Embracing the liminal space of post-grad life: Appreciating what’s passed and preparing for whatever’s next
Freshman year, a professor introduced me to the idea of liminality—the sense of being between things. Such an idea felt pervasive, and for good reason. I was between home and school, high school and college, being a teenager and being an adult. At the end of college, it’s inevitable that liminality shows up again. When as a freshman I found it moderately horrifying—the nostalgic and nervous-about-the-unknown elements of my personality taking over—I look at the next liminal period of my life with hope. The endless possibility suggested by the liminal becomes encouraging rather than depressing. We won’t stop hearing about how bright our futures are and I want to suggest that those words of wisdom aren’t as full of shit as we’d like to think.
It’s with this in mind that I’ve come up with three ideals for our futures that I don’t think apply just to me. We cannot predict what’s on its way, but I hope these ideals get at a certain sense of taking control as best we can of what’s to come.
First of these is that we all stay in touch with the people and communities we care about. Most certainly this includes our classmates from the class of 2012, but it also reaches to those others who’ve been important to us in our four years. We can’t keep up with everyone—nor do we want to—but we’ve also built some of the strongest relationships of our lives here, and we’d be remiss if we let them fall apart once we leave.
Second is that we not become as dependent on caffeine as we were in college. My regimen of a few black coffees or Iced Turtles a day (shout out to the good people of Whispers for perfecting the Turtle mix) is neither good for my heart nor for my sleep schedule. It might be a good thing to get into some real world habits.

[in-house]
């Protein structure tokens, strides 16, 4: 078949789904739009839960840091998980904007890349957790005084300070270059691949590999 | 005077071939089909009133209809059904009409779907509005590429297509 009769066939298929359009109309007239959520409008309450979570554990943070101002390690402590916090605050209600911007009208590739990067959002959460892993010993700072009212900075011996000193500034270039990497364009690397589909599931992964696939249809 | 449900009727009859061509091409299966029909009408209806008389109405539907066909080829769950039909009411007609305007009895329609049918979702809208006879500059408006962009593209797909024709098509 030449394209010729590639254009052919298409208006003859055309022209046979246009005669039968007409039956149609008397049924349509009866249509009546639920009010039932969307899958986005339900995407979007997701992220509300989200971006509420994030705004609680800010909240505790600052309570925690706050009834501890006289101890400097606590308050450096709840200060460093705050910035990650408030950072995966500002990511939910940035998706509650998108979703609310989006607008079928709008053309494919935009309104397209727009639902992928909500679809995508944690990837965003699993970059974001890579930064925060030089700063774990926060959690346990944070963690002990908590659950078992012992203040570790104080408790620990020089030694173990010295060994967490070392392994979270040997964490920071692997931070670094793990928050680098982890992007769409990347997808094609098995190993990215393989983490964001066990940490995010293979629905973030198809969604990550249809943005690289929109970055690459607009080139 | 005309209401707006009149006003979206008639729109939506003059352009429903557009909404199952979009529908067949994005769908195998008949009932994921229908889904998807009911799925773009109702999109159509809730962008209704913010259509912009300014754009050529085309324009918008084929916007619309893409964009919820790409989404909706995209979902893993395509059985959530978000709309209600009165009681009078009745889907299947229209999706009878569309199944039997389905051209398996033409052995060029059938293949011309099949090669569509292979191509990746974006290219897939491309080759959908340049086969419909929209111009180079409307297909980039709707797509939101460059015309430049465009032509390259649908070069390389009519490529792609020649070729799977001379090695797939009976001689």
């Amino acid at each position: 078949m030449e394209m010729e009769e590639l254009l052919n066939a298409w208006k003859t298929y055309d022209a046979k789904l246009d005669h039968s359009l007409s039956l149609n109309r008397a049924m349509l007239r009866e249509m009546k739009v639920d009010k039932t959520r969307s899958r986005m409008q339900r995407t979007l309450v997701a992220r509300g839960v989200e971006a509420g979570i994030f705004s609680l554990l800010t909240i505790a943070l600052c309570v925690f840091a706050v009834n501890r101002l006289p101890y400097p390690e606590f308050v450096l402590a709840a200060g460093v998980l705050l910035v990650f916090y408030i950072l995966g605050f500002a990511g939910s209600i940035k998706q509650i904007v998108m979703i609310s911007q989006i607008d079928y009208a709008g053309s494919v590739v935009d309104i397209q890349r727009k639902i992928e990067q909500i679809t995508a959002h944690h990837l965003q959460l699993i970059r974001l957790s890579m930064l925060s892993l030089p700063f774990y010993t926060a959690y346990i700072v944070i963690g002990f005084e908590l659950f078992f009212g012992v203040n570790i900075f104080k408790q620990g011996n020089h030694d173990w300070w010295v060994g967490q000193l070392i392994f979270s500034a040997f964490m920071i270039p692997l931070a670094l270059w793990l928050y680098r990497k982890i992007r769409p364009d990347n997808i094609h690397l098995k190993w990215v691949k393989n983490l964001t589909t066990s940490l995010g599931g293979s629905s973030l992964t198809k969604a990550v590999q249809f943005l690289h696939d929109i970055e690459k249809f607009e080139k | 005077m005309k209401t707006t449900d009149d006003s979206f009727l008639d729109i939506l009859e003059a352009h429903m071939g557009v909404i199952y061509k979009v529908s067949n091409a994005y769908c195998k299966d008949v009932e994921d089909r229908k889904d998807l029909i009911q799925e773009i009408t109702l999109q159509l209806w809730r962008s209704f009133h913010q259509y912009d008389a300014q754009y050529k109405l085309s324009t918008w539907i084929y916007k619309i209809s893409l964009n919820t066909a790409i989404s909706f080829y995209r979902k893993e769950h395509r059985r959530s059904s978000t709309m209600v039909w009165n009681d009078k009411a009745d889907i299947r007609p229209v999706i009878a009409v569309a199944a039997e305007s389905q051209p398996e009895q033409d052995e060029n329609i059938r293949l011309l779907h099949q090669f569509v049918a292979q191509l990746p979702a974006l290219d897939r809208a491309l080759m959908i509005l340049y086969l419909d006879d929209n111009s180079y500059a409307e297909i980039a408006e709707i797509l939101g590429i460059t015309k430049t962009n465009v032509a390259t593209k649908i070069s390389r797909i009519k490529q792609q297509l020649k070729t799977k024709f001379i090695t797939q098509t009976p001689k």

Most important is that we all contribute to our future communities as much as we’ve contributed to ours at Wash. U. We’ve got future doctors, lawyers, musicians, analysts, et cetera in our midst and we are the people who will help make Wash. U’s name the one its PR folks keep trying to craft. If we appreciate the creativity and intellect that we’ve developed over the last four years, we can direct it into some amazing future successes—it’s through our actions and our triumphs that we will make our own names and bring about some incredible, positive changes to our world.
One final note: Our time here is not condensable into .gif files. No matter how “true” an image might ring, there’s something much more true in our own experiences, in the stories we tell. We’ll laugh at the picture, but we’ll also forget it in half-a-second. The memories we made here will last us much longer than that. While the essences of these memories are important, so are the memories themselves. Don’t always boil them down. No contestant from “Toddlers and Tiaras” is ever going to represent your memory as well as you can.
Stepping down from my soapbox, I wish everyone the best of luck in the future. Ours is a class full of talented people in so many different fields; I’m excited to see where you all go, and even more excited to pull out my “I knew him/her when…” speeches, if and when I need them. We’re at one end of a tremendous liminal space, seniors. Get excited for whatever’s on the other side.